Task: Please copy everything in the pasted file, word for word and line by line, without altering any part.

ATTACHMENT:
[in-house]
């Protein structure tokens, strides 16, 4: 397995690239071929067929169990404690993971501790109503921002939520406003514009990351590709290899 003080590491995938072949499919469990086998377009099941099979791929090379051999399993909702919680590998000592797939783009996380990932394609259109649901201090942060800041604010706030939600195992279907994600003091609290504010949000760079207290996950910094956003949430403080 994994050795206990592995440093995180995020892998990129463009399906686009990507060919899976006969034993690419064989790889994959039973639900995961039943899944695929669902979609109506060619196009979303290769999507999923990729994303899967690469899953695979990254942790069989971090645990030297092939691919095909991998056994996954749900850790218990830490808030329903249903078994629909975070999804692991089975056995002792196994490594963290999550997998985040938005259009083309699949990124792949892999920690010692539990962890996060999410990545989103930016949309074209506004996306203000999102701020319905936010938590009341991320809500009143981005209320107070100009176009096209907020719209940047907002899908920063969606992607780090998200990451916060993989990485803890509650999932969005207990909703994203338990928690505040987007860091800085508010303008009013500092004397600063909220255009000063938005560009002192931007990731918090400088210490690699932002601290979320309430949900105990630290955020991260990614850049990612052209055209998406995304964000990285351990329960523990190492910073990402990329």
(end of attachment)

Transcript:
[in-house]
């Protein structure tokens, strides 16, 4: 397995690239071929067929169990404690993971501790109503921002939520406003514009990351590709290899 003080590491995938072949499919469990086998377009099941099979791929090379051999399993909702919680590998000592797939783009996380990932394609259109649901201090942060800041604010706030939600195992279907994600003091609290504010949000760079207290996950910094956003949430403080 994994050795206990592995440093995180995020892998990129463009399906686009990507060919899976006969034993690419064989790889994959039973639900995961039943899944695929669902979609109506060619196009979303290769999507999923990729994303899967690469899953695979990254942790069989971090645990030297092939691919095909991998056994996954749900850790218990830490808030329903249903078994629909975070999804692991089975056995002792196994490594963290999550997998985040938005259009083309699949990124792949892999920690010692539990962890996060999410990545989103930016949309074209506004996306203000999102701020319905936010938590009341991320809500009143981005209320107070100009176009096209907020719209940047907002899908920063969606992607780090998200990451916060993989990485803890509650999932969005207990909703994203338990928690505040987007860091800085508010303008009013500092004397600063909220255009000063938005560009002192931007990731918090400088210490690699932002601290979320309430949900105990630290955020991260990614850049990612052209055209998406995304964000990285351990329960523990190492910073990402990329």